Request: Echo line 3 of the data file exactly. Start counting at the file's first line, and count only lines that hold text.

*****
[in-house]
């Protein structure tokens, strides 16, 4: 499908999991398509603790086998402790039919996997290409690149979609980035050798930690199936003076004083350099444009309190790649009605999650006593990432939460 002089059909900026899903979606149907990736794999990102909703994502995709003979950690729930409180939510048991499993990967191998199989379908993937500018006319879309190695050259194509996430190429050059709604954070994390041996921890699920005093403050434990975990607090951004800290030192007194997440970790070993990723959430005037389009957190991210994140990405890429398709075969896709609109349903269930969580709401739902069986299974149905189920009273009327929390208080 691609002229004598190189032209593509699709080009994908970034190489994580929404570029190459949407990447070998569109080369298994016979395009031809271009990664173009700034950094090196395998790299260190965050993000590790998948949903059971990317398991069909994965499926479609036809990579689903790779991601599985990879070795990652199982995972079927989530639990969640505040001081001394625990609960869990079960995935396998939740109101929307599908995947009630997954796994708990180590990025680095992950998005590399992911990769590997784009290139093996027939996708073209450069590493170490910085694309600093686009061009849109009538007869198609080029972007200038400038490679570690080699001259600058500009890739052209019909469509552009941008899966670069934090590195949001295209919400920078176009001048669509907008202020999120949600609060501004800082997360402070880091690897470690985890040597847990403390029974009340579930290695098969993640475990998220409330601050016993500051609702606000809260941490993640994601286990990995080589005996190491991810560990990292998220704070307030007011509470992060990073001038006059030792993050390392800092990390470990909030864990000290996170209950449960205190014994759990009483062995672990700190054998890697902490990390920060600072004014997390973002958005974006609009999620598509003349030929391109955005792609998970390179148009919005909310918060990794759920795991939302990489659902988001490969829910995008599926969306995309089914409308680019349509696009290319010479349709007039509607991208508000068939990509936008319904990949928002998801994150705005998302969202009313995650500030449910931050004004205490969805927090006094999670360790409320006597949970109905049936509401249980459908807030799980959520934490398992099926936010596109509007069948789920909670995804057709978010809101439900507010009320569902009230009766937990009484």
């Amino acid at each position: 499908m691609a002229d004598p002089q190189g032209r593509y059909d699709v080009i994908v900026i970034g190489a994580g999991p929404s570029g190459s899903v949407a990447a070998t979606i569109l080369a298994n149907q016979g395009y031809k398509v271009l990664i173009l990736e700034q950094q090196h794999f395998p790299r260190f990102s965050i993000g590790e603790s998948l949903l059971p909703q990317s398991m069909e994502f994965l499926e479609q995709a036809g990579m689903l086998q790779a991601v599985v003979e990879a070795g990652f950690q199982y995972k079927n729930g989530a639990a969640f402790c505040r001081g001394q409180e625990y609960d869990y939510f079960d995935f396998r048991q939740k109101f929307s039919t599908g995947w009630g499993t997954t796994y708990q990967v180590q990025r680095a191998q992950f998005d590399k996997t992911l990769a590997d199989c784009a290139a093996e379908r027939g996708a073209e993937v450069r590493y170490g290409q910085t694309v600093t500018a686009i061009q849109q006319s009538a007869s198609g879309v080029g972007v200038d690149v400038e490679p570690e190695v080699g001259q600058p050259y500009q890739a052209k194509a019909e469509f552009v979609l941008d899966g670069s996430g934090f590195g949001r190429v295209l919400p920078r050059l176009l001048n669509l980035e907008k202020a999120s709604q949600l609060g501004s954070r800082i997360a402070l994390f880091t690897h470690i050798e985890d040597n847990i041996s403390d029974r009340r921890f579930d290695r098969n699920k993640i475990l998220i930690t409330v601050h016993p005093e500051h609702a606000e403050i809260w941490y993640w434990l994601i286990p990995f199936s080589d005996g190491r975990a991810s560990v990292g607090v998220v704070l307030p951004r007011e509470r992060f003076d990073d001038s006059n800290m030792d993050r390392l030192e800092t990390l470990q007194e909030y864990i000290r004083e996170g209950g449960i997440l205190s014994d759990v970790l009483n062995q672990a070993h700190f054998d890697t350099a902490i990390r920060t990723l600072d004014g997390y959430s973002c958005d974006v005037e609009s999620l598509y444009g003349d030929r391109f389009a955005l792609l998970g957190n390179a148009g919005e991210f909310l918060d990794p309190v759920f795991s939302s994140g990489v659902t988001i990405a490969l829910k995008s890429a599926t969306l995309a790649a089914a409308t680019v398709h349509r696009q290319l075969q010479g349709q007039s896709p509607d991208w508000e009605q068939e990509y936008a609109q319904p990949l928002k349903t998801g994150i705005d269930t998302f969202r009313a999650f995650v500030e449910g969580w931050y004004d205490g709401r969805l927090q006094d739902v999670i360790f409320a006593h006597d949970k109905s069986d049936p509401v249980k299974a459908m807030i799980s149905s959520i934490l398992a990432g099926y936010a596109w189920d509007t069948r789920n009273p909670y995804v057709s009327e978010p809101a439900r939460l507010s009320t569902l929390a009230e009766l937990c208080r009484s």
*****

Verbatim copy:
């Amino acid at each position: 499908m691609a002229d004598p002089q190189g032209r593509y059909d699709v080009i994908v900026i970034g190489a994580g999991p929404s570029g190459s899903v949407a990447a070998t979606i569109l080369a298994n149907q016979g395009y031809k398509v271009l990664i173009l990736e700034q950094q090196h794999f395998p790299r260190f990102s965050i993000g590790e603790s998948l949903l059971p909703q990317s398991m069909e994502f994965l499926e479609q995709a036809g990579m689903l086998q790779a991601v599985v003979e990879a070795g990652f950690q199982y995972k079927n729930g989530a639990a969640f402790c505040r001081g001394q409180e625990y609960d869990y939510f079960d995935f396998r048991q939740k109101f929307s039919t599908g995947w009630g499993t997954t796994y708990q990967v180590q990025r680095a191998q992950f998005d590399k996997t992911l990769a590997d199989c784009a290139a093996e379908r027939g996708a073209e993937v450069r590493y170490g290409q910085t694309v600093t500018a686009i061009q849109q006319s009538a007869s198609g879309v080029g972007v200038d690149v400038e490679p570690e190695v080699g001259q600058p050259y500009q890739a052209k194509a019909e469509f552009v979609l941008d899966g670069s996430g934090f590195g949001r190429v295209l919400p920078r050059l176009l001048n669509l980035e907008k202020a999120s709604q949600l609060g501004s954070r800082i997360a402070l994390f880091t690897h470690i050798e985890d040597n847990i041996s403390d029974r009340r921890f579930d290695r098969n699920k993640i475990l998220i930690t409330v601050h016993p005093e500051h609702a606000e403050i809260w941490y993640w434990l994601i286990p990995f199936s080589d005996g190491r975990a991810s560990v990292g607090v998220v704070l307030p951004r007011e509470r992060f003076d990073d001038s006059n800290m030792d993050r390392l030192e800092t990390l470990q007194e909030y864990i000290r004083e996170g209950g449960i997440l205190s014994d759990v970790l009483n062995q672990a070993h700190f054998d890697t350099a902490i990390r920060t990723l600072d004014g997390y959430s973002c958005d974006v005037e609009s999620l598509y444009g003349d030929r391109f389009a955005l792609l998970g957190n390179a148009g919005e991210f909310l918060d990794p309190v759920f795991s939302s994140g990489v659902t988001i990405a490969l829910k995008s890429a599926t969306l995309a790649a089914a409308t680019v398709h349509r696009q290319l075969q010479g349709q007039s896709p509607d991208w508000e009605q068939e990509y936008a609109q319904p990949l928002k349903t998801g994150i705005d269930t998302f969202r009313a999650f995650v500030e449910g969580w931050y004004d205490g709401r969805l927090q006094d739902v999670i360790f409320a006593h006597d949970k109905s069986d049936p509401v249980k299974a459908m807030i799980s149905s959520i934490l398992a990432g099926y936010a596109w189920d509007t069948r789920n009273p909670y995804v057709s009327e978010p809101a439900r939460l507010s009320t569902l929390a009230e009766l937990c208080r009484s």